1. olga421's Avatar
    These analysts predicting that BlackBerry is going to give up on there hardware.....what kills me is Android, and apple don't have nothing that comes close to BlackBerry...I mean I've used both, and I'm sorry I just really enjoy using BlackBerry it really helps you get work done, and play so really I don't understand thank you

    Posted via CB10
    03-26-15 06:50 AM
  2. BBUniq01's Avatar
    There is almost zero marketing towards consumers in regards to BlackBerry. Chen is focusing on software and businesses. Hardly any carrier support too. We have Android devices at home and used to have Apple, and husband has an iPhone 6 for work. So, I too am very familiar with the three platforms and am glad to have the option to CHOOSE a BlackBerry as my daily driver. It will suck if I have to switch.

    Posted via Classic
    Stewartj1 likes this.
    03-26-15 07:00 AM
  3. SnapzGEG's Avatar
    Unless good progress is seen (like right now) then one would think that BBRY will need to still continue cutting costs, and as much as a bunch of us really like our BBRY built devices they are a constant financial burden on their books quarter after quarter. They have already farmed out some newer devices and may have to do the same or adopt another manufacturer's product.

    No matter how much we love something unless it is financially viable sooner or later a bailiff is going to show up if you can't make those payments and love them or hate them those Wallstreet players sometimes are right (small % all be it).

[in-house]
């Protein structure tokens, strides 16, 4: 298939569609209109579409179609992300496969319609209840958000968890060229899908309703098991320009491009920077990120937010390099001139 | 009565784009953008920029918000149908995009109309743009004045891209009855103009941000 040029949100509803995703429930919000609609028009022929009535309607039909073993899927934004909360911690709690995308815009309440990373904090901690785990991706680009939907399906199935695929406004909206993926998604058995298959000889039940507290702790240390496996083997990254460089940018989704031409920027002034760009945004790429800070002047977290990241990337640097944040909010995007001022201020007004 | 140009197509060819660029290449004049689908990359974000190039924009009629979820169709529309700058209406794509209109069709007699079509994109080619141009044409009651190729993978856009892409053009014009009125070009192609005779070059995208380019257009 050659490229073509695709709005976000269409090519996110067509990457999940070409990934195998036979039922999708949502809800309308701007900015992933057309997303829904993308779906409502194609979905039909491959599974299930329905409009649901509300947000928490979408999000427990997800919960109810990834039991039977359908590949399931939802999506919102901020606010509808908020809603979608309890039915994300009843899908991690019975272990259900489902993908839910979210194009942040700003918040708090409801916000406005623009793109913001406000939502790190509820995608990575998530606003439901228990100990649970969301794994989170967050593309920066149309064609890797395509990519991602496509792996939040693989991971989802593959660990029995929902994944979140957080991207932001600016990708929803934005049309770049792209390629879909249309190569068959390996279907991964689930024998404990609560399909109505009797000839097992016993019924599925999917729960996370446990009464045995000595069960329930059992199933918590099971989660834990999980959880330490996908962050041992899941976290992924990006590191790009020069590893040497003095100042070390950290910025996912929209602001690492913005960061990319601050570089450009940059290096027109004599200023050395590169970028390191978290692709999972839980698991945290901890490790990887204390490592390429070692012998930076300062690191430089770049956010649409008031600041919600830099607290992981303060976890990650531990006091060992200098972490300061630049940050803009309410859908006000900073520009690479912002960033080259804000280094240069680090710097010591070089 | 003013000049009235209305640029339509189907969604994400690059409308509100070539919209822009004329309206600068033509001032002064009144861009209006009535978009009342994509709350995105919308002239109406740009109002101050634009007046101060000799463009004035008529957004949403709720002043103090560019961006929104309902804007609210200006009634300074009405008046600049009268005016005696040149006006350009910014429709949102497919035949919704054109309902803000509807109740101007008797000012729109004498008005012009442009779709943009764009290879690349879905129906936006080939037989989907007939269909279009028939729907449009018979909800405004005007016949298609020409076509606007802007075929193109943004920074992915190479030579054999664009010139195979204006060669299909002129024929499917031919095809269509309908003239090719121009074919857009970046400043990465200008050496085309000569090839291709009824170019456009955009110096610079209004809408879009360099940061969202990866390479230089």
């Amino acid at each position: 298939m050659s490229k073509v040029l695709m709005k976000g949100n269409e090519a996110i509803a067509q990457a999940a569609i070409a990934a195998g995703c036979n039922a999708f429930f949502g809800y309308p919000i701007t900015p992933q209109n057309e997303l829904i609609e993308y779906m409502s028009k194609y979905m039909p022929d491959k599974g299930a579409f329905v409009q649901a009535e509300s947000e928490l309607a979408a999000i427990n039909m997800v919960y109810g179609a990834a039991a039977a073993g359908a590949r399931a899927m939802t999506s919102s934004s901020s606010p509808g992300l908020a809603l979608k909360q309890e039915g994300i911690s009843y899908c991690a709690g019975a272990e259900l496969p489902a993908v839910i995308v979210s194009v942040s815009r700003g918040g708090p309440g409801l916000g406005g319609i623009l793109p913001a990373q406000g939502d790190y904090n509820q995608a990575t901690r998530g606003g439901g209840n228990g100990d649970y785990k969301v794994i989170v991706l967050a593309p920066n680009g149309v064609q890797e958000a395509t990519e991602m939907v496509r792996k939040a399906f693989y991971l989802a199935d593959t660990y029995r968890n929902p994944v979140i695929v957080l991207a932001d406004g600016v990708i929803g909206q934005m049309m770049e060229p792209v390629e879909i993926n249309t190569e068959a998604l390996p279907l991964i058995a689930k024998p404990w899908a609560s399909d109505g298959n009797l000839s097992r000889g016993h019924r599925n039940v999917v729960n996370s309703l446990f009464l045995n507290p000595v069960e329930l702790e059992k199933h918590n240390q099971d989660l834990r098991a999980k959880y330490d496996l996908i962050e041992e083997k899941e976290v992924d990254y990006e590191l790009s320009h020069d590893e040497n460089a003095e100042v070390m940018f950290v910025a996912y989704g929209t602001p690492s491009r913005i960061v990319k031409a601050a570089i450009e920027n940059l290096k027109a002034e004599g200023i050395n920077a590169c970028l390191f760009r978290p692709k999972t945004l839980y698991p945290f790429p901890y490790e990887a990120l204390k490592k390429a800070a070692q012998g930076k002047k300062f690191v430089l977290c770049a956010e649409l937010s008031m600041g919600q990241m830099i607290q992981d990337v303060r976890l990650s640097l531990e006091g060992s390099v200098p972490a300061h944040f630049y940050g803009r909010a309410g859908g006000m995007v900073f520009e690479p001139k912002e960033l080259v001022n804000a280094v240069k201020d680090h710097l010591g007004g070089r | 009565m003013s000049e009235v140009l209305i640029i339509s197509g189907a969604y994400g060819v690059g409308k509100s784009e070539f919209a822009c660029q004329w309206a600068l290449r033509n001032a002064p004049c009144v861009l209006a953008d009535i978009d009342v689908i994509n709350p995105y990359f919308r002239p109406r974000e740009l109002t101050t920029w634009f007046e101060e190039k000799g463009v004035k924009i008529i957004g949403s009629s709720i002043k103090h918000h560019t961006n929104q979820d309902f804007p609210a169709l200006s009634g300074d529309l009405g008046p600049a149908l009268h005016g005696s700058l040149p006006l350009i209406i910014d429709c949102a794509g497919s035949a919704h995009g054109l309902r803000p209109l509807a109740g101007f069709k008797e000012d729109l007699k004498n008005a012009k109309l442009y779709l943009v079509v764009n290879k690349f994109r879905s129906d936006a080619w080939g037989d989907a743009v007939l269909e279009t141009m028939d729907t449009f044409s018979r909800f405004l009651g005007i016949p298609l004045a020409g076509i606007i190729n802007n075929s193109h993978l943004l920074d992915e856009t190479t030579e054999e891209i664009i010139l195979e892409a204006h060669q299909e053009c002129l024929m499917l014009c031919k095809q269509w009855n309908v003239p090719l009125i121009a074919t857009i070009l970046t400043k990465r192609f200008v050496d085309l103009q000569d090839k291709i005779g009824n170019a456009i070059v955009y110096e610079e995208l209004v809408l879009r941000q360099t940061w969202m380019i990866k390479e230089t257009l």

03-26-15 07:04 AM
  4. Troy Tiscareno's Avatar
    As strained as this metaphor may admittedly be, there was huge resistance among many when it came to leaving horses behind and adopting automobiles, and even today, there are tiny pockets of people who use horses as their primary means of transportation. But the horse industry in the US is a very tiny fraction of what it was 100 years ago, because virtually everyone has moved on, and a great many business that had supported the horse-based industry were put out of business, and a few changed with the times and found ways to add value to cars and trucks instead.

    The history of business is full of stories of once-industry-leading companies going out of business, being bought out, or just becoming far smaller and far-less-significant businesses because technology changed and that company didn't keep up. The vast majority of those companies never recovered, because recovering from that kind of mistake is nearly impossible. For every "Apple" success story there are 10,000 failures.